As we celebrate the autumn season and as holidays approach, many of us will also be thinking of family gatherings and special menus which may include the colorful and healthy cranberry. Knowing some of the plant’s history may just help us enjoy this fruit even more.
Vaccinium oxycoccos L. or Small cranberry is widespread in boreal North America extending southward to California’s Cascade Range and to the Appalachian Mountains of West Virginia. It is a circumpolar boreal-montane species which means it is absent from the Canadian Arctic Archipelago.
Because this species extends over much geography and many countries it is known by numerous names. First the botanical names: Vaccinium is an ancient Latin name for bilberry with an obscure origin and oxycoccos is also an old Latin name for “acid-berry.”
Here are a few examples of common names that I’ve come across:
- English – Mossberry
- French /Canada – Airelle canneberge
- German – Moosbeere
- Japanese - クランベリ or Kuranberii
- Russian – Клюква,
- Swedish – Tranbär
The name cranberry originates from North America’s German and Dutch pioneers who anointed them “crane berry” because they watched cranes feasting on the berries. These early settlers also noticed that the cranberry flower resembled a crane’s head.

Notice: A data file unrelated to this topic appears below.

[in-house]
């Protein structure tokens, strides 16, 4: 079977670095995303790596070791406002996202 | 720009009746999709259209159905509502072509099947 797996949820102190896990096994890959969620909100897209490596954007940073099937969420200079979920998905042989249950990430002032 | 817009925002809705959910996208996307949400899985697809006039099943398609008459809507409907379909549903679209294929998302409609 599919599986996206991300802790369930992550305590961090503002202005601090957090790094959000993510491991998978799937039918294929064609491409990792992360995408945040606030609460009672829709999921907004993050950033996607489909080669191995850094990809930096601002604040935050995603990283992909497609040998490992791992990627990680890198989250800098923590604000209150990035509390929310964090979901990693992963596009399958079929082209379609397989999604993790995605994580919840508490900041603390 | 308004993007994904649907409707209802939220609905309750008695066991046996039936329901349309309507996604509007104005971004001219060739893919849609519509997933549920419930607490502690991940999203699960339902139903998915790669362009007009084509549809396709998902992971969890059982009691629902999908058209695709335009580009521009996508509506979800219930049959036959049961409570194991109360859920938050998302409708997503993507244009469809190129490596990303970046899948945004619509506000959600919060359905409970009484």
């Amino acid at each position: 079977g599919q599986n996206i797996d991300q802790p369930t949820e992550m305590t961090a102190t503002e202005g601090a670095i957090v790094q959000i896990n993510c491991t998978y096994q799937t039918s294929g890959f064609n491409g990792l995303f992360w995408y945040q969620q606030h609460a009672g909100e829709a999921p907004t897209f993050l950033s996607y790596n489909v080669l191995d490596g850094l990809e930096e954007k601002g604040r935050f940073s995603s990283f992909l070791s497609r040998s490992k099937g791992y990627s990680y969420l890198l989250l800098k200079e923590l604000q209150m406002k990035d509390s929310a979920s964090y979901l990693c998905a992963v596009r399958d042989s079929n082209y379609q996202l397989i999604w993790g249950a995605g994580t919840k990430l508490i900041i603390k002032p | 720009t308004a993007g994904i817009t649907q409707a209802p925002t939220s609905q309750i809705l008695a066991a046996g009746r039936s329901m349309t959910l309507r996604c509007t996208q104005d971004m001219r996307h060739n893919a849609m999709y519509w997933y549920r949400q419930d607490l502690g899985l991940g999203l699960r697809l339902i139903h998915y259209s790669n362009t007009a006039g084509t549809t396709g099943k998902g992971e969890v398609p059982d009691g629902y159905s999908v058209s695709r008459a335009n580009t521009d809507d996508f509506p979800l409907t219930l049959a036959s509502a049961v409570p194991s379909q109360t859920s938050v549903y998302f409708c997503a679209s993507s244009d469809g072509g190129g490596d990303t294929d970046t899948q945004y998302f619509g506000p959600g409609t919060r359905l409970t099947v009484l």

Before European settlers came to the North American continent, native peoples had numerous names and many uses for cranberries. The Pequots of Massachusetts and the Lenin-Lanape tribe of New Jersey call them Ibimi or bitter berry. The Algonquins in Wisconsin referred to them as Atoqua and some of the Eastern tribes use the word Sassamanesh. Ojibwe in the Lakes States call them Mashkiigimin.
Small cranberry belongs to a group of evergreen dwarf shrubs or trailing vines in the genus Vaccinium subgenus Oxycoccos. In some treatments, it is the distinct genus Oxycoccos. Cranberry vines, thin and delicate, grow in acidic bogs throughout the cooler parts of the Northern Hemisphere.
Although highly edible, Small cranberry is not the species that has been commercially launched as a berry “super food.” That hyperbole belongs to V. macrocarpo or large cranberry. Perhaps we should dub this species American cranberry or North American cranberry or New World cranberry. Its native range is northeastern North America and thus it is not a circumpolar boreal-montane plant. If commercially purchased, this is the cranberry that we actually serve up for our holiday dinners. If however, we collected our holiday dinner cranberries from a local bog in the northern portions of our Great Lakes states we could be cooking up either – or both. What a yummy treat to enjoy!
To learn more about cranberries and sample some recipes, click here.